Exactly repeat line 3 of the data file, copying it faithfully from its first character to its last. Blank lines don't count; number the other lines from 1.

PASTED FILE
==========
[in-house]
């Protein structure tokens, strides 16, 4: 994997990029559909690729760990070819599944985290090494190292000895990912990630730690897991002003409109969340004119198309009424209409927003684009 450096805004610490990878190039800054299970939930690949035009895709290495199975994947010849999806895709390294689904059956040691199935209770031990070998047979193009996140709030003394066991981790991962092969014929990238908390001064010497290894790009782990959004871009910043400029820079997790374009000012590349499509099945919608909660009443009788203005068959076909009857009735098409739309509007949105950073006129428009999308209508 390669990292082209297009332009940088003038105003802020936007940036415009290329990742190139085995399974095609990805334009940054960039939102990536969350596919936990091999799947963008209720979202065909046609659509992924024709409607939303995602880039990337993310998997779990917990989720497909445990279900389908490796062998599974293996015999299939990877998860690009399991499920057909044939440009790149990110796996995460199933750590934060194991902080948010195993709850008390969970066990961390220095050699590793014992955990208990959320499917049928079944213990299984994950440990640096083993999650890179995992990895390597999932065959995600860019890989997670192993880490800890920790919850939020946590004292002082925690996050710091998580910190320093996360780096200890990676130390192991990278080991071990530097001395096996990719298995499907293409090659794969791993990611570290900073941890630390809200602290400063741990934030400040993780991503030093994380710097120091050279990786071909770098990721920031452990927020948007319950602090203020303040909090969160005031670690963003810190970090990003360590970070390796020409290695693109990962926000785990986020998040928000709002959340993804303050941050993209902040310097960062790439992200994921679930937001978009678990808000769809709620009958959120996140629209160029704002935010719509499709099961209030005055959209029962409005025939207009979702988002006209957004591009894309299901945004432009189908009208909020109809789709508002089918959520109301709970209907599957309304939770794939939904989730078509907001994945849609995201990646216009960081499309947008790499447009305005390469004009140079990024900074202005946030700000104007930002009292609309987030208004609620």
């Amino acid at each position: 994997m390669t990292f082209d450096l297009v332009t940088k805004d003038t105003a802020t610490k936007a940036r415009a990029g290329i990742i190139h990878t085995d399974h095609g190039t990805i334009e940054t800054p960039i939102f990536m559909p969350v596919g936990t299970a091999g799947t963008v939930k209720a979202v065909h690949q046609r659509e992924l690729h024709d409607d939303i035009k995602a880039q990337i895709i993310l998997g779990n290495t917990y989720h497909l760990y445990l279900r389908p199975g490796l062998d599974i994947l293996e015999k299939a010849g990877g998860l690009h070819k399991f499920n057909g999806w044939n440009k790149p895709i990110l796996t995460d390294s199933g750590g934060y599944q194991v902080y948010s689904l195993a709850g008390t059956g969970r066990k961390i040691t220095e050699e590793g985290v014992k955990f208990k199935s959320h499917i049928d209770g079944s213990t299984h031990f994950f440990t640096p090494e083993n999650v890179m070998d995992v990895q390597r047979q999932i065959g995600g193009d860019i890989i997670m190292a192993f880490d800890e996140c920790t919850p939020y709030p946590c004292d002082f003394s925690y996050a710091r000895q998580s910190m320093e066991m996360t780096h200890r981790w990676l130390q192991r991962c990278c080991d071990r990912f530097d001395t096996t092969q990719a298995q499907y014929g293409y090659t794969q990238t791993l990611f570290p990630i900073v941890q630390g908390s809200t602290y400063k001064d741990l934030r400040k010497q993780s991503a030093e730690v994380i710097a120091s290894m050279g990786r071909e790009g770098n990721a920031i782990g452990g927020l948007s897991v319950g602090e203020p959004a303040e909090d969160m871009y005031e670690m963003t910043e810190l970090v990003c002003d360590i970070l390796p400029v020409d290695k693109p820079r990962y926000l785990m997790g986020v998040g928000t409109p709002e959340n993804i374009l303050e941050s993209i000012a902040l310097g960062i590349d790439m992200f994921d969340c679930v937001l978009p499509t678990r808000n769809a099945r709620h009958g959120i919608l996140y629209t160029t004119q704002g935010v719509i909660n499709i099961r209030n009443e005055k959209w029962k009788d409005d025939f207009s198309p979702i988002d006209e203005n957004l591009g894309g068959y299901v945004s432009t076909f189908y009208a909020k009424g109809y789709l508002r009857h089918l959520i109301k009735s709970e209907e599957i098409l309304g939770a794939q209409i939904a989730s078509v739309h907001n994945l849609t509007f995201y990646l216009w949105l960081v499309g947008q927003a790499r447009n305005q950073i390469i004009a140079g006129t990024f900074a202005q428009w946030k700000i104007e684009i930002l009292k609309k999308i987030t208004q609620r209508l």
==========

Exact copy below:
């Amino acid at each position: 994997m390669t990292f082209d450096l297009v332009t940088k805004d003038t105003a802020t610490k936007a940036r415009a990029g290329i990742i190139h990878t085995d399974h095609g190039t990805i334009e940054t800054p960039i939102f990536m559909p969350v596919g936990t299970a091999g799947t963008v939930k209720a979202v065909h690949q046609r659509e992924l690729h024709d409607d939303i035009k995602a880039q990337i895709i993310l998997g779990n290495t917990y989720h497909l760990y445990l279900r389908p199975g490796l062998d599974i994947l293996e015999k299939a010849g990877g998860l690009h070819k399991f499920n057909g999806w044939n440009k790149p895709i990110l796996t995460d390294s199933g750590g934060y599944q194991v902080y948010s689904l195993a709850g008390t059956g969970r066990k961390i040691t220095e050699e590793g985290v014992k955990f208990k199935s959320h499917i049928d209770g079944s213990t299984h031990f994950f440990t640096p090494e083993n999650v890179m070998d995992v990895q390597r047979q999932i065959g995600g193009d860019i890989i997670m190292a192993f880490d800890e996140c920790t919850p939020y709030p946590c004292d002082f003394s925690y996050a710091r000895q998580s910190m320093e066991m996360t780096h200890r981790w990676l130390q192991r991962c990278c080991d071990r990912f530097d001395t096996t092969q990719a298995q499907y014929g293409y090659t794969q990238t791993l990611f570290p990630i900073v941890q630390g908390s809200t602290y400063k001064d741990l934030r400040k010497q993780s991503a030093e730690v994380i710097a120091s290894m050279g990786r071909e790009g770098n990721a920031i782990g452990g927020l948007s897991v319950g602090e203020p959004a303040e909090d969160m871009y005031e670690m963003t910043e810190l970090v990003c002003d360590i970070l390796p400029v020409d290695k693109p820079r990962y926000l785990m997790g986020v998040g928000t409109p709002e959340n993804i374009l303050e941050s993209i000012a902040l310097g960062i590349d790439m992200f994921d969340c679930v937001l978009p499509t678990r808000n769809a099945r709620h009958g959120i919608l996140y629209t160029t004119q704002g935010v719509i909660n499709i099961r209030n009443e005055k959209w029962k009788d409005d025939f207009s198309p979702i988002d006209e203005n957004l591009g894309g068959y299901v945004s432009t076909f189908y009208a909020k009424g109809y789709l508002r009857h089918l959520i109301k009735s709970e209907e599957i098409l309304g939770a794939q209409i939904a989730s078509v739309h907001n994945l849609t509007f995201y990646l216009w949105l960081v499309g947008q927003a790499r447009n305005q950073i390469i004009a140079g006129t990024f900074a202005q428009w946030k700000i104007e684009i930002l009292k609309k999308i987030t208004q609620r209508l």